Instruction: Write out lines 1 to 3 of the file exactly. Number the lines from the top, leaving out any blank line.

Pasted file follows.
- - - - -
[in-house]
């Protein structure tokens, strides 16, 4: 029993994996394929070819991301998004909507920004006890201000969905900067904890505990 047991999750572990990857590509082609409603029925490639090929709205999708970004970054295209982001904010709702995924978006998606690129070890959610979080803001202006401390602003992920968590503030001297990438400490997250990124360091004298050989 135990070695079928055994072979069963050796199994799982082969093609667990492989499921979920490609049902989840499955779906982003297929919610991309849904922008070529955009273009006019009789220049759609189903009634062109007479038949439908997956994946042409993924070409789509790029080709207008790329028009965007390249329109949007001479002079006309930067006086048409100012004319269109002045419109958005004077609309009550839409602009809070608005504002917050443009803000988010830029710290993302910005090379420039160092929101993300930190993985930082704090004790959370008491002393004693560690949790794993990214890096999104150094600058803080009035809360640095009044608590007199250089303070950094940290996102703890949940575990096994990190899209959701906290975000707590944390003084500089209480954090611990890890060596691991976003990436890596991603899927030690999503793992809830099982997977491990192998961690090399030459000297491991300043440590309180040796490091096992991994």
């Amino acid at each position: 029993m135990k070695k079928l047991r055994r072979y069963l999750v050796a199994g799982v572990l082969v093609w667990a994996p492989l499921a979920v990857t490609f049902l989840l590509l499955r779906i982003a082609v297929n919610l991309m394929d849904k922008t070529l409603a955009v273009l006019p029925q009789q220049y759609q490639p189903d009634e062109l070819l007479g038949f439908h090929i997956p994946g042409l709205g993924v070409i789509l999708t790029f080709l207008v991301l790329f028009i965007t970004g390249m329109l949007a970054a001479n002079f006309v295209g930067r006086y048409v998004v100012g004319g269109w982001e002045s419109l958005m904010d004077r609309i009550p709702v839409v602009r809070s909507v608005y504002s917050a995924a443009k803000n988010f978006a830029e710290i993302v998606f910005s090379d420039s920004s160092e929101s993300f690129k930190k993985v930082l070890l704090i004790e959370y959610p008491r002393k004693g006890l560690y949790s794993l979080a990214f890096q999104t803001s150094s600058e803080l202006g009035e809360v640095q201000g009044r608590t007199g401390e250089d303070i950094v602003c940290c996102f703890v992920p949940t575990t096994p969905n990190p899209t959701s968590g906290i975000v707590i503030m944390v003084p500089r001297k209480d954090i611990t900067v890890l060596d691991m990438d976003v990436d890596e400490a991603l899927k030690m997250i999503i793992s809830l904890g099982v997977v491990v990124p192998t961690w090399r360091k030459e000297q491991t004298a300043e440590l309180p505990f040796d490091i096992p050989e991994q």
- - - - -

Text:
[in-house]
């Protein structure tokens, strides 16, 4: 029993994996394929070819991301998004909507920004006890201000969905900067904890505990 047991999750572990990857590509082609409603029925490639090929709205999708970004970054295209982001904010709702995924978006998606690129070890959610979080803001202006401390602003992920968590503030001297990438400490997250990124360091004298050989 135990070695079928055994072979069963050796199994799982082969093609667990492989499921979920490609049902989840499955779906982003297929919610991309849904922008070529955009273009006019009789220049759609189903009634062109007479038949439908997956994946042409993924070409789509790029080709207008790329028009965007390249329109949007001479002079006309930067006086048409100012004319269109002045419109958005004077609309009550839409602009809070608005504002917050443009803000988010830029710290993302910005090379420039160092929101993300930190993985930082704090004790959370008491002393004693560690949790794993990214890096999104150094600058803080009035809360640095009044608590007199250089303070950094940290996102703890949940575990096994990190899209959701906290975000707590944390003084500089209480954090611990890890060596691991976003990436890596991603899927030690999503793992809830099982997977491990192998961690090399030459000297491991300043440590309180040796490091096992991994």
């Amino acid at each position: 029993m135990k070695k079928l047991r055994r072979y069963l999750v050796a199994g799982v572990l082969v093609w667990a994996p492989l499921a979920v990857t490609f049902l989840l590509l499955r779906i982003a082609v297929n919610l991309m394929d849904k922008t070529l409603a955009v273009l006019p029925q009789q220049y759609q490639p189903d009634e062109l070819l007479g038949f439908h090929i997956p994946g042409l709205g993924v070409i789509l999708t790029f080709l207008v991301l790329f028009i965007t970004g390249m329109l949007a970054a001479n002079f006309v295209g930067r006086y048409v998004v100012g004319g269109w982001e002045s419109l958005m904010d004077r609309i009550p709702v839409v602009r809070s909507v608005y504002s917050a995924a443009k803000n988010f978006a830029e710290i993302v998606f910005s090379d420039s920004s160092e929101s993300f690129k930190k993985v930082l070890l704090i004790e959370y959610p008491r002393k004693g006890l560690y949790s794993l979080a990214f890096q999104t803001s150094s600058e803080l202006g009035e809360v640095q201000g009044r608590t007199g401390e250089d303070i950094v602003c940290c996102f703890v992920p949940t575990t096994p969905n990190p899209t959701s968590g906290i975000v707590i503030m944390v003084p500089r001297k209480d954090i611990t900067v890890l060596d691991m990438d976003v990436d890596e400490a991603l899927k030690m997250i999503i793992s809830l904890g099982v997977v491990v990124p192998t961690w090399r360091k030459e000297q491991t004298a300043e440590l309180p505990f040796d490091i096992p050989e991994q």